Stan gets a little annoyed when his Mum and Sister keep buying expensive items on hire purchase, but the money he earns for overtime working as a bus driver means that he can afford it... ...
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Bus driver Stan Butler agrees to marry Suzy, much to the anguish of Mum, her son-in-law, Arthur, and daughter Olive. How, they wonder, will they ever manage without Stan's money coming in? Then Arthur is sacked, and Stan agrees to delay the wedding. Meanwhile, he hits on an idea: Arthur should learn to drive a bus. Somehow he does just that, and even gets a job. Stan then blackmails the Depot ... See full summary »
Bless This House centres on life in Birch Avenue, Putney, where travelling stationery salesman Sid Abbott (Sidney James) and his wife Jean (Diana Coupland) live with their teenagers: Mike (... See full summary »
Albert Steptoe and his son Harold are junk dealers, complete with horse and cart to tour the neighbourhood. They also live amicably together at the junk yard. But Harold, who likes the ... See full summary »
Harry H. Corbett,
One morning after a particularly wild party, Chrissy and Jo wake up to find Robin sleeping in their bath. He needs a place to live, they need a flatmate that can cook, so they decide to let... See full summary »
Albert Steptoe and his son Harold are junk dealers, complete with horse and cart to tour the neighbourhood. They also live amicably together at the junk yard. Always on the lookout for ways... See full summary »
Harry H. Corbett,
George and Mildred Roper are forced to leave their home in South Kensington (as the landlords in Man About the House (1973)) when they receive a compulsory purchase order from the council. ... See full summary »
The Liverpool-based Boswell family are experts at exploiting the system to get by in life. Despite the fact that none of the Boswells are officially employed, they manage to live a fairly ... See full summary »
Stan gets a little annoyed when his Mum and Sister keep buying expensive items on hire purchase, but the money he earns for overtime working as a bus driver means that he can afford it... just! His job is secure, as bus drivers are hard to come by, and his overtime prospects are good, until the bus company decide to revoke a long standing rule and employ women bus drivers. Aghast at the thought of no overtime and, therefore, less wages, he joins forces with his long time work colleague Jack to sabotage the new female employees.Written by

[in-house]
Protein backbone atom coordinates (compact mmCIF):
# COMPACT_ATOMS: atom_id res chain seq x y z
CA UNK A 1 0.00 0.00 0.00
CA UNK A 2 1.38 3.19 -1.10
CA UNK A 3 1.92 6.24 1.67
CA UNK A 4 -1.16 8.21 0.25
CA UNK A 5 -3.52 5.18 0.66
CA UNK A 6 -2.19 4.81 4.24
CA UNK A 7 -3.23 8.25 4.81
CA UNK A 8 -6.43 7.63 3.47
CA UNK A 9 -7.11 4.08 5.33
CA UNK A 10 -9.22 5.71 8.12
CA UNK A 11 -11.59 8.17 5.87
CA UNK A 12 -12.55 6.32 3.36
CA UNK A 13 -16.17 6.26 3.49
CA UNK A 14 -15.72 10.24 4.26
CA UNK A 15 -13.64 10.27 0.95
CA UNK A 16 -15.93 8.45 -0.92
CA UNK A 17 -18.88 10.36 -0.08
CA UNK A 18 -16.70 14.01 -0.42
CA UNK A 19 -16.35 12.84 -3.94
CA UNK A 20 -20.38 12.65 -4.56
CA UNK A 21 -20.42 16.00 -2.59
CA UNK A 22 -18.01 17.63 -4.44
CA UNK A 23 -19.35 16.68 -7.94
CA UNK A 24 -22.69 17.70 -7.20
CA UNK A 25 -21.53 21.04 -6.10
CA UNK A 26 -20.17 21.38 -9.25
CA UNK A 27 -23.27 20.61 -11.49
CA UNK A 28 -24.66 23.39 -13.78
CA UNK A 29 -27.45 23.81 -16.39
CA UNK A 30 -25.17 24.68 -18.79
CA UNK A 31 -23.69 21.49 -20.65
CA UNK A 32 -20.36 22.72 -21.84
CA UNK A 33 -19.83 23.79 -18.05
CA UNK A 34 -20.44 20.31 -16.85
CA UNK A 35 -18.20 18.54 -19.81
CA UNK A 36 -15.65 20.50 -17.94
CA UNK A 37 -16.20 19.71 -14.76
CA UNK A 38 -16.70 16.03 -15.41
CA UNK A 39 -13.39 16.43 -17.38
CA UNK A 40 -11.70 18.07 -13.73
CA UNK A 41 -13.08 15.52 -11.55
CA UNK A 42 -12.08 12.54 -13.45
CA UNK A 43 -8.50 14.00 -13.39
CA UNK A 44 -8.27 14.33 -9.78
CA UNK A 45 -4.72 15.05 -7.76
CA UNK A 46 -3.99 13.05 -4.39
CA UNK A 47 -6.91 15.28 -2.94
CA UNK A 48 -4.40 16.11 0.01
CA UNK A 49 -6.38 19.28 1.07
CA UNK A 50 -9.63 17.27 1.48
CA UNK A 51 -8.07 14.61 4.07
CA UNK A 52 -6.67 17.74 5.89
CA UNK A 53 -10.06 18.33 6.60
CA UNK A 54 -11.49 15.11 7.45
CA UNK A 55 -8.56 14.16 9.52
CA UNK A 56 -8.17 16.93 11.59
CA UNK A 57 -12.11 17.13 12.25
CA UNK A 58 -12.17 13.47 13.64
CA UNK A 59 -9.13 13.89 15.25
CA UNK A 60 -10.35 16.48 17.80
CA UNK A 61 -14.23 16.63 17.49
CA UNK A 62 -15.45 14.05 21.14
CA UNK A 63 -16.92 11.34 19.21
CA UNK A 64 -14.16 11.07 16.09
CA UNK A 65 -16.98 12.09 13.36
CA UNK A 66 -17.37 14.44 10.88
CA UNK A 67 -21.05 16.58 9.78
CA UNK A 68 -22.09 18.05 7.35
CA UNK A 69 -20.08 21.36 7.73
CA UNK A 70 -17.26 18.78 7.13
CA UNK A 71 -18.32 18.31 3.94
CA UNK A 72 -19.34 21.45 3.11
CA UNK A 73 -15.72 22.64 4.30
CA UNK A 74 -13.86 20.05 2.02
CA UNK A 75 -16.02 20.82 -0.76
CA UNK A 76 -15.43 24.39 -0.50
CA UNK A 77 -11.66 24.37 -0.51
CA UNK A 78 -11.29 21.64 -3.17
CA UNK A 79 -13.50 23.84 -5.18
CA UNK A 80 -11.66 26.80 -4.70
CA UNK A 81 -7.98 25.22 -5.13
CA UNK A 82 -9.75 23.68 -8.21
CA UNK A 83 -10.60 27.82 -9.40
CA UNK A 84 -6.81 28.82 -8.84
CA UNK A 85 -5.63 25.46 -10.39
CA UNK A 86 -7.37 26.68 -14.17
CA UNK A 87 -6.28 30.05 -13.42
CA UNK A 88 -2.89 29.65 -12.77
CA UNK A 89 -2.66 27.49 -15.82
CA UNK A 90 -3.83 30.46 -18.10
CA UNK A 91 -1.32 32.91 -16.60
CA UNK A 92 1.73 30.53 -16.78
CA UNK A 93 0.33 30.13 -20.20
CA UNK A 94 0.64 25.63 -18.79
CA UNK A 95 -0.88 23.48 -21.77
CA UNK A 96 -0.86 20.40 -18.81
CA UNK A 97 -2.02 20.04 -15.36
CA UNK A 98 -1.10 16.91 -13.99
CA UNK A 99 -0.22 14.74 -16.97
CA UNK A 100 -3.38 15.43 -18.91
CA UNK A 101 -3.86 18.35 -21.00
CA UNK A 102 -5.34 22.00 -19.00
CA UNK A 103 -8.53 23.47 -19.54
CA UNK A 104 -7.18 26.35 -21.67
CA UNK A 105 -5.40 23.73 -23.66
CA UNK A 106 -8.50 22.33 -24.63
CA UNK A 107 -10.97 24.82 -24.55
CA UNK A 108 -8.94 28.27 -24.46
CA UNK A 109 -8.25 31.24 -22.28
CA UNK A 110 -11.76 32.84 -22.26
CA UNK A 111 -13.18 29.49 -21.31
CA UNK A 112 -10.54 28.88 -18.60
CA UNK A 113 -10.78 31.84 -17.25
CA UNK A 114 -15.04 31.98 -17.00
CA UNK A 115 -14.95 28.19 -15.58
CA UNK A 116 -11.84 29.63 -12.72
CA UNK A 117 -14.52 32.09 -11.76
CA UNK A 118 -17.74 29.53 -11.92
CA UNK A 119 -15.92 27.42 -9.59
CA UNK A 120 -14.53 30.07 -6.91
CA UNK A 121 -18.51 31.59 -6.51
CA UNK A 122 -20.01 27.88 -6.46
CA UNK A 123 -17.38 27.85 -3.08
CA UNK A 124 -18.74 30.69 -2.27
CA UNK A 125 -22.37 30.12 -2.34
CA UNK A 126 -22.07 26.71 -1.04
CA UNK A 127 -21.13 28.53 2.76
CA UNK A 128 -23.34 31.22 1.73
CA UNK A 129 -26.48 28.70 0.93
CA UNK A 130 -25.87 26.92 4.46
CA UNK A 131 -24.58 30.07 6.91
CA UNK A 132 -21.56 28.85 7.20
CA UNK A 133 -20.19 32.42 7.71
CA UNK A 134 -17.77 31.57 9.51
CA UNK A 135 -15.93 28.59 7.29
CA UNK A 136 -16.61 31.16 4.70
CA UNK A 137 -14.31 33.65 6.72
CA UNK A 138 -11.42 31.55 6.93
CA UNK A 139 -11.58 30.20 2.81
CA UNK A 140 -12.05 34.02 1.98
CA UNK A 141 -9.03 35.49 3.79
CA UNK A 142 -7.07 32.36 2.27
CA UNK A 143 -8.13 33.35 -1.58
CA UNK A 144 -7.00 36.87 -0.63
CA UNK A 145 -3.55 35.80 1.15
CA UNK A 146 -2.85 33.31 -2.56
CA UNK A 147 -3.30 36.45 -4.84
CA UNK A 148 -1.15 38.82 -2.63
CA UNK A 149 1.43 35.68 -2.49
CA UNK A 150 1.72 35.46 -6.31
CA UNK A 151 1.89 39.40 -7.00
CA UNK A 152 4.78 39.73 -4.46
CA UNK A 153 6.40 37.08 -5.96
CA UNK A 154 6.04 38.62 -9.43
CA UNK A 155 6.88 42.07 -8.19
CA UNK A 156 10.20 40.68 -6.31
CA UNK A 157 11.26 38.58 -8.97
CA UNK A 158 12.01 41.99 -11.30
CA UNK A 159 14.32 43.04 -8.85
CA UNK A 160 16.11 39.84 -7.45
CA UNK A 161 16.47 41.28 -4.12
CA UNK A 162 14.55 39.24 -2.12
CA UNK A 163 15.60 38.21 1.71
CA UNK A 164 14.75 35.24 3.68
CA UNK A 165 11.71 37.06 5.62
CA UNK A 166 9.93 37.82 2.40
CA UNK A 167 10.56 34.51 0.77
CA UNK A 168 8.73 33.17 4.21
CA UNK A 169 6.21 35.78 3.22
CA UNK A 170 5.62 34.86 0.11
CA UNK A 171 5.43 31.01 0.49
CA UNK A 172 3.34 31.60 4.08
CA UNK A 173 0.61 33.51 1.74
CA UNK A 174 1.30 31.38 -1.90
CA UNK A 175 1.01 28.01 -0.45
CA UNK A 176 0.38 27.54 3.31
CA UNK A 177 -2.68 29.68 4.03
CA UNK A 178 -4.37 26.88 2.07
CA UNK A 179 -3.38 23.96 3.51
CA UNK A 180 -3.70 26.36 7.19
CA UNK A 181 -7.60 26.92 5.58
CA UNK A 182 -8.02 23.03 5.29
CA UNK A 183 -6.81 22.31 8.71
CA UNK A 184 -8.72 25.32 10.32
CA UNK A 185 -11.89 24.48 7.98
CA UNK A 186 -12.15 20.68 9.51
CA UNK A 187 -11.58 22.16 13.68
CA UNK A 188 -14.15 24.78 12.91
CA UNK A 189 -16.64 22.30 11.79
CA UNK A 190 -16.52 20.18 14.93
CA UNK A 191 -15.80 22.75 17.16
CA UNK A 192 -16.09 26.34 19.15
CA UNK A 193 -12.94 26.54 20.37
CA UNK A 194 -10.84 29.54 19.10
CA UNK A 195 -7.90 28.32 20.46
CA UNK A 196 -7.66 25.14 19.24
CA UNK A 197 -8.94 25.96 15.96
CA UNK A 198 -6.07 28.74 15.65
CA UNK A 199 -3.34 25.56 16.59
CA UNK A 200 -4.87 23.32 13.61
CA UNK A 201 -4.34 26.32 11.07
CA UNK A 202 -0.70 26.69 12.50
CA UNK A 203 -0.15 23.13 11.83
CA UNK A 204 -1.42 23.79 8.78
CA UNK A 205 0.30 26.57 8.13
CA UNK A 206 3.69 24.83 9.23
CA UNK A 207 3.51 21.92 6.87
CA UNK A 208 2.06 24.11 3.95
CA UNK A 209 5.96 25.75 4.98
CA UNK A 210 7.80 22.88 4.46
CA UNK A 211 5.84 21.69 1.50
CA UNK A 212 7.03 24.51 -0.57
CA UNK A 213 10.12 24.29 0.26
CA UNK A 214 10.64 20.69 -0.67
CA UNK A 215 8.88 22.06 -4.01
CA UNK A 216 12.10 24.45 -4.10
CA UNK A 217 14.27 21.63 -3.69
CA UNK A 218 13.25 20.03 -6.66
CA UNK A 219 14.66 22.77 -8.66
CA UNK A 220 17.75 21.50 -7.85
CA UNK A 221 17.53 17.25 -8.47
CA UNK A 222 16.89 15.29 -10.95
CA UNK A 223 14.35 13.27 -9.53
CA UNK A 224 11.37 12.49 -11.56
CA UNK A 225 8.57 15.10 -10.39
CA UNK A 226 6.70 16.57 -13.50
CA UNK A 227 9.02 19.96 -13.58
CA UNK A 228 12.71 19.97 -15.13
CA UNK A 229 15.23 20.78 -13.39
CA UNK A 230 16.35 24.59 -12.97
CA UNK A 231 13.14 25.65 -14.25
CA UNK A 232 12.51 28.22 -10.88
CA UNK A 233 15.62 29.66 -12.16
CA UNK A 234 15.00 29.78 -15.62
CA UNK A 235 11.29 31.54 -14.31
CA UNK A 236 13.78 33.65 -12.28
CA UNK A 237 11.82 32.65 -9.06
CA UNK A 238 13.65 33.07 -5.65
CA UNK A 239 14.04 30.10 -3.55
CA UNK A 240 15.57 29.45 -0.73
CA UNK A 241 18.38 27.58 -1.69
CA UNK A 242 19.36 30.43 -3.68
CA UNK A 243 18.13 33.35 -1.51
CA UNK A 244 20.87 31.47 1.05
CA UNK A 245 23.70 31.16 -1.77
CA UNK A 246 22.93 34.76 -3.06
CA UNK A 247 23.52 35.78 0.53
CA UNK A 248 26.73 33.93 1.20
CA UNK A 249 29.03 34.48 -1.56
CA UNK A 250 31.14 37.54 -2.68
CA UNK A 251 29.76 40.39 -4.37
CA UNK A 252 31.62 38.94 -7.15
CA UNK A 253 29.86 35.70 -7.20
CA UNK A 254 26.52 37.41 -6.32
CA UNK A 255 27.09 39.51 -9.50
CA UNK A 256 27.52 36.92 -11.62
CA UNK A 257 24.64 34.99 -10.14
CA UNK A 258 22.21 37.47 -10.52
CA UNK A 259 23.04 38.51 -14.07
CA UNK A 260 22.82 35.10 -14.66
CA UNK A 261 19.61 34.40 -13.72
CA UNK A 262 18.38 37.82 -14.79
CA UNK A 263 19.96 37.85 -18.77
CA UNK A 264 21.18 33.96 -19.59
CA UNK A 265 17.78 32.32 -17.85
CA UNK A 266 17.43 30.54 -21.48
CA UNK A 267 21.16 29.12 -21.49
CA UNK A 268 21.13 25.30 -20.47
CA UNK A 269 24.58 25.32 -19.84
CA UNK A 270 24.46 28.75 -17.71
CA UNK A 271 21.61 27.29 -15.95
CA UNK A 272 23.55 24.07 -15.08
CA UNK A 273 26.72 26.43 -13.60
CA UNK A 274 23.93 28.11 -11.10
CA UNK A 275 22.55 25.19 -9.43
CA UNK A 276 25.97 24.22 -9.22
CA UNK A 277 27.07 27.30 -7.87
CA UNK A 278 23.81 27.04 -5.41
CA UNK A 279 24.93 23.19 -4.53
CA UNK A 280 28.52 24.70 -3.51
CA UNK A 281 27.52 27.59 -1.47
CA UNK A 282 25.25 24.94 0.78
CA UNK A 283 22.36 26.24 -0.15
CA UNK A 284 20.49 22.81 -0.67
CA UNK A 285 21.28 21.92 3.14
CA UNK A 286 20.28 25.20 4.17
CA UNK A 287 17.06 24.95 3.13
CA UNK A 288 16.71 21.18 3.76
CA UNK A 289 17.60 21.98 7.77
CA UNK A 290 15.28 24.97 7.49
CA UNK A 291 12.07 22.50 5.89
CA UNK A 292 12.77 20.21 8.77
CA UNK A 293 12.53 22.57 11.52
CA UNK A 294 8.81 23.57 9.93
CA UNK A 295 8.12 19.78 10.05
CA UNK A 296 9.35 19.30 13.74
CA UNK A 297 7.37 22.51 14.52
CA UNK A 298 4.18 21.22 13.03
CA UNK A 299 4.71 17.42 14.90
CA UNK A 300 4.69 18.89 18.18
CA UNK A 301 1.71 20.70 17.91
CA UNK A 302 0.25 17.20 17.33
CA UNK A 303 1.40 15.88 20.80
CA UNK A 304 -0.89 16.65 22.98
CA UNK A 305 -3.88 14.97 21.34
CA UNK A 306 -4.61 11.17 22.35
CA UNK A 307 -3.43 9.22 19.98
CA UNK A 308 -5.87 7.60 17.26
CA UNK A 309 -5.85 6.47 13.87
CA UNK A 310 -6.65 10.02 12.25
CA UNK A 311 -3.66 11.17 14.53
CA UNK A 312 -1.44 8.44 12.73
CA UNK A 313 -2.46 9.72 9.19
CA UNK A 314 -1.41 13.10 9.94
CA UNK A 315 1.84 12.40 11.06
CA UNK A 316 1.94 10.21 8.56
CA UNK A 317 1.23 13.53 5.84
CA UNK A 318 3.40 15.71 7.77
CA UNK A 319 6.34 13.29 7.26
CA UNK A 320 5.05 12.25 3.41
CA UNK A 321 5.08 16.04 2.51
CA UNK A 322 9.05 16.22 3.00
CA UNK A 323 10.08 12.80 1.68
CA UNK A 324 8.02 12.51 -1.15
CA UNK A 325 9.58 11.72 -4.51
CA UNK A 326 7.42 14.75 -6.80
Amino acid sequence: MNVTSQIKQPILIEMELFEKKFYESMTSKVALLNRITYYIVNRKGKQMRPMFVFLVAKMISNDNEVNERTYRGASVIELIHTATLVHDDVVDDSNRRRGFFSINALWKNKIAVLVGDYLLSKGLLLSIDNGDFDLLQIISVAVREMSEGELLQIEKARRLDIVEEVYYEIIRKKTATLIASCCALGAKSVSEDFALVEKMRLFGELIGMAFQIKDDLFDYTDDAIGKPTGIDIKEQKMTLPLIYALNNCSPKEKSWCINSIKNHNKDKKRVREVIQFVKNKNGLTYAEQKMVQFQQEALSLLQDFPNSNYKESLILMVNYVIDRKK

When the bus pulls away on the motorway after Blakey gets a ticking off from the motorcycle cop, the left hand side of the bus displays a poster saying 'Whitbread Tankard: cool, clear, refreshing.' When it pulls in to the depot, 2 hours late, the left hand side of the bus displays a poster for 'KP nuts: more protein than eggs', although the number plate on the back is the same as the one at the front when it was on the motorway. See more »
Blakey, Stan's Inspector:
'What's the matter with you, can't you drive? eh? Oh my god, look what you've done! Quick, get in that cab, pull away, quick! Hurry up!
I can't! Theres spiders in my cab!
Blakey, Stan's Inspector:
Spiders? I don't care if you've got ants in your pants! You get in that cab and pull away quick!
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Despite almost universal condemnation these days as one of Hammer's worst, this film adaptation of a popular TV comedy was the most successful film of the year at the British box office. I watched it with some trepidation, knowing it to be resented by the majority of Hammer fans, but to my relief I found it a witty, knowing and altogether nostalgic '70s comedy.
Like the best of the genre, ON THE BUSES provides a time capsule of working class life in the 1970s. The humour feels natural rather than forced, the characters feel true to life and the situations feel realistic. Yes, there's a preoccupation with sex and the film itself is crushingly misogynistic by modern standards, but the same can be said about comparable '70s movies of the era like CARRY ON LOVING or CARRY ON GIRLS.
As ever, my favourite character in the whole thing is Stephen Lewis's dogged inspector, but it's the dependable Reg Varney who holds the whole thing together as the lead. The storyline, which encapsulates a battle of the sexes, works well and there's a definite predominance of successful over unsuccessful gags. If you're a fan of British comedy in the 1970s then this is a must.
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